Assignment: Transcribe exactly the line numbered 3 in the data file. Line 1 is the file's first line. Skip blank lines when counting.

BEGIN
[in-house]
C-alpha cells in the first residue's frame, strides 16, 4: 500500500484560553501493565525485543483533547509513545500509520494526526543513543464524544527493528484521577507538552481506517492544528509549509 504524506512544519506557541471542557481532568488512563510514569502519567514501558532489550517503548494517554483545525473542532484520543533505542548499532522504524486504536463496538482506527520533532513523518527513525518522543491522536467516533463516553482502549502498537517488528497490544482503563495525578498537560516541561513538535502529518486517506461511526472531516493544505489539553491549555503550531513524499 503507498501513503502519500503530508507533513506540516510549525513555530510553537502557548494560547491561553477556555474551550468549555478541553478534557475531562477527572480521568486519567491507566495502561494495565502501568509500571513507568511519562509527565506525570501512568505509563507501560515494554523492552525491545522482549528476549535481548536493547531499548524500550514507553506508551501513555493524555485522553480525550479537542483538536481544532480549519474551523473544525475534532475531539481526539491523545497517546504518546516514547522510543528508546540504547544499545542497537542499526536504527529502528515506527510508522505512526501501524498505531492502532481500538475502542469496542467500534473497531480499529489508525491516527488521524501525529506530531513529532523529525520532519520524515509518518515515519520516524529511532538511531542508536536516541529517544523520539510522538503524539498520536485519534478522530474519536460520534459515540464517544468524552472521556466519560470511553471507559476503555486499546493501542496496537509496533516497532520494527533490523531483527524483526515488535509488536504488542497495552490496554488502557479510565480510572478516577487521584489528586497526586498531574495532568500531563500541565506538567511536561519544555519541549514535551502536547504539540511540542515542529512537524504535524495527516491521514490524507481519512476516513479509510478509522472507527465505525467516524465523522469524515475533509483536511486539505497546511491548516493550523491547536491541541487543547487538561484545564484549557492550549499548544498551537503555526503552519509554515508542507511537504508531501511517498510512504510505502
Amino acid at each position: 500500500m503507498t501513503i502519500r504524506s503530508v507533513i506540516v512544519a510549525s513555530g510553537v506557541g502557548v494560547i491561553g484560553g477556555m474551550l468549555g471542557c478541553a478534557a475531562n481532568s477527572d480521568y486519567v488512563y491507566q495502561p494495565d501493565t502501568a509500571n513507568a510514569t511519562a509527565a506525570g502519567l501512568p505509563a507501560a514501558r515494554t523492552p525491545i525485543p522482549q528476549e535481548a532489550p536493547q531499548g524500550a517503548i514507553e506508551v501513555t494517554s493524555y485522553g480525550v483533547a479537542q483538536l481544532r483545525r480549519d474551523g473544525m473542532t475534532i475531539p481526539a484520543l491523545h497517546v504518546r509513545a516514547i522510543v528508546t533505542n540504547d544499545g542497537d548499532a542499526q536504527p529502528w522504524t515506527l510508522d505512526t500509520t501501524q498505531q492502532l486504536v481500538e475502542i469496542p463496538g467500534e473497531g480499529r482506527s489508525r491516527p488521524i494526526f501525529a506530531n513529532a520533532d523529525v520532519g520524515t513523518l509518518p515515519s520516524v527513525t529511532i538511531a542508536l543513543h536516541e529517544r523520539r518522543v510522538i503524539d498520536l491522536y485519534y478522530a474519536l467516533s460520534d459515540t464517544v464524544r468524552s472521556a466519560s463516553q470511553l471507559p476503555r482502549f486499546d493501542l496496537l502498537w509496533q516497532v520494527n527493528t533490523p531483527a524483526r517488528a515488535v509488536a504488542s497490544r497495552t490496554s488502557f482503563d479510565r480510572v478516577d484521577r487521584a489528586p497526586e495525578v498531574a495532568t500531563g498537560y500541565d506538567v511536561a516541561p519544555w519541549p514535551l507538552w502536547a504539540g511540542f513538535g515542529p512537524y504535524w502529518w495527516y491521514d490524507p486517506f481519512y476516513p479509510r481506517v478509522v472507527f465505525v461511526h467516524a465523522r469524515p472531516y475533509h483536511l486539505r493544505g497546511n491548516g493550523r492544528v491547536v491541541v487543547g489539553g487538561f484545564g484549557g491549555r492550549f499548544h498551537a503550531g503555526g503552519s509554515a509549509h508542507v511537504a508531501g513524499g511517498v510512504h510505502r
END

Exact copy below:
Amino acid at each position: 500500500m503507498t501513503i502519500r504524506s503530508v507533513i506540516v512544519a510549525s513555530g510553537v506557541g502557548v494560547i491561553g484560553g477556555m474551550l468549555g471542557c478541553a478534557a475531562n481532568s477527572d480521568y486519567v488512563y491507566q495502561p494495565d501493565t502501568a509500571n513507568a510514569t511519562a509527565a506525570g502519567l501512568p505509563a507501560a514501558r515494554t523492552p525491545i525485543p522482549q528476549e535481548a532489550p536493547q531499548g524500550a517503548i514507553e506508551v501513555t494517554s493524555y485522553g480525550v483533547a479537542q483538536l481544532r483545525r480549519d474551523g473544525m473542532t475534532i475531539p481526539a484520543l491523545h497517546v504518546r509513545a516514547i522510543v528508546t533505542n540504547d544499545g542497537d548499532a542499526q536504527p529502528w522504524t515506527l510508522d505512526t500509520t501501524q498505531q492502532l486504536v481500538e475502542i469496542p463496538g467500534e473497531g480499529r482506527s489508525r491516527p488521524i494526526f501525529a506530531n513529532a520533532d523529525v520532519g520524515t513523518l509518518p515515519s520516524v527513525t529511532i538511531a542508536l543513543h536516541e529517544r523520539r518522543v510522538i503524539d498520536l491522536y485519534y478522530a474519536l467516533s460520534d459515540t464517544v464524544r468524552s472521556a466519560s463516553q470511553l471507559p476503555r482502549f486499546d493501542l496496537l502498537w509496533q516497532v520494527n527493528t533490523p531483527a524483526r517488528a515488535v509488536a504488542s497490544r497495552t490496554s488502557f482503563d479510565r480510572v478516577d484521577r487521584a489528586p497526586e495525578v498531574a495532568t500531563g498537560y500541565d506538567v511536561a516541561p519544555w519541549p514535551l507538552w502536547a504539540g511540542f513538535g515542529p512537524y504535524w502529518w495527516y491521514d490524507p486517506f481519512y476516513p479509510r481506517v478509522v472507527f465505525v461511526h467516524a465523522r469524515p472531516y475533509h483536511l486539505r493544505g497546511n491548516g493550523r492544528v491547536v491541541v487543547g489539553g487538561f484545564g484549557g491549555r492550549f499548544h498551537a503550531g503555526g503552519s509554515a509549509h508542507v511537504a508531501g513524499g511517498v510512504h510505502r